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Activists Fight
to Keep Nondiscrimination Ordinances in Gainesville, Fla.

Activists Fight
to Keep Nondiscrimination Ordinances in Gainesville, Fla.

For 10 years Gainesville, Fla. has provided antidiscrimination protections for gay people in housing, employment, credit, and public accommodation. The northern Florida city -- and home to the University of Florida -- added gender identity to those protections in January of this year. Now, lobbyists have gathered enough signatures to place a measure on the ballot that would strip those rights away -- for all LGBT people, and possibly veterans and union members as well.

For 10 years Gainesville, Fla. has provided antidiscrimination protections for gay people in housing, employment, credit, and public accommodation. The northern Florida city -- and home to the University of Florida -- added gender identity to those protections in January of this year. Now lobbyists have gathered enough petition signatures to place a measure on the ballot that would strip those rights away -- for all LGBT people, and possibly veterans and union members as well.

The Citizens for Good Public Policy wants to change the Gainesville charter to prevent the city from adding or enforcing any civil rights protections not in specific statutes of the Florida Civil Rights Act. Not surprisingly, protections for LGBT people are not part of the act. During the summer Citizens for Good Public Policy gathered over 6,000 signatures to get the issue on the ballot for a March 2009 city election.

City attorneys are now warning voters of the far-reaching effects of the proposal. In addition to taking away protections from gay and trans people, veterans, union members, and other groups could be discriminated against since they are not specifically protected by the Florida Civil Rights Act. The proposed charter change would not only take away protections from those groups but make it impossible to add them to Gainesville's list of protected classes. According to Terry Fleming of the group Equality Is Gainesville's Business, federal benefits could be jeopardized if this charter amendment passes.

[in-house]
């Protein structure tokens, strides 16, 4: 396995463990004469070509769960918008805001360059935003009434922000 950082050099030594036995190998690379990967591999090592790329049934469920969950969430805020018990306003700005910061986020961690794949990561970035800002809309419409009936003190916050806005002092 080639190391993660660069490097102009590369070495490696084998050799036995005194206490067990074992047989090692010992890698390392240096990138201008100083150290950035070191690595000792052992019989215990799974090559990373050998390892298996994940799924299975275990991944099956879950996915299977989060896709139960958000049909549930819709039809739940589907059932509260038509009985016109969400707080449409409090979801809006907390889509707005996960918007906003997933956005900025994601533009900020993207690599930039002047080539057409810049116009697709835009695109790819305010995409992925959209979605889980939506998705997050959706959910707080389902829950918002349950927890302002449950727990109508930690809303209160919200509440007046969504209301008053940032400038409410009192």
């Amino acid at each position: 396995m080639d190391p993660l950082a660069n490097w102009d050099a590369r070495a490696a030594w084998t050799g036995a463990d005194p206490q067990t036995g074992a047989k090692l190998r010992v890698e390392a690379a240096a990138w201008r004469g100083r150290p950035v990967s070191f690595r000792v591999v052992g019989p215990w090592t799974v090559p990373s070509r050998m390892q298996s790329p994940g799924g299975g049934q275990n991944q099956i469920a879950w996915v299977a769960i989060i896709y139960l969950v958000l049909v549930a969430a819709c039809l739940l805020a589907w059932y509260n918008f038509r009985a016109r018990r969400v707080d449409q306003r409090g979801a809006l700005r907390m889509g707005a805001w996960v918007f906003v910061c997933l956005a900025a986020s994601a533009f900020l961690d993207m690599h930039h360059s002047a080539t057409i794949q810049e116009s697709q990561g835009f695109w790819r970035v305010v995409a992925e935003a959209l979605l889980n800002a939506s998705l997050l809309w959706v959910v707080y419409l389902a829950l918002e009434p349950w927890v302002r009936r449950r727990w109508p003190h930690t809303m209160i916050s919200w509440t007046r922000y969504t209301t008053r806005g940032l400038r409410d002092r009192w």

Fleming also said the signatures were gathered by the virulently homophobic Citizens for Good Public Policy through television advertising that implied trans protections would allow men to use women's restrooms. A commercial showed a man following a little girl into a bathroom.

Gainesville city commissioner Craig Lowe said in a release, "Gainesville has carefully cultivated an inclusive environment where every person can contribute and enjoy all we have to offer as a community. This charter amendment would undo all of that." (Neal Broverman, The Advocate)

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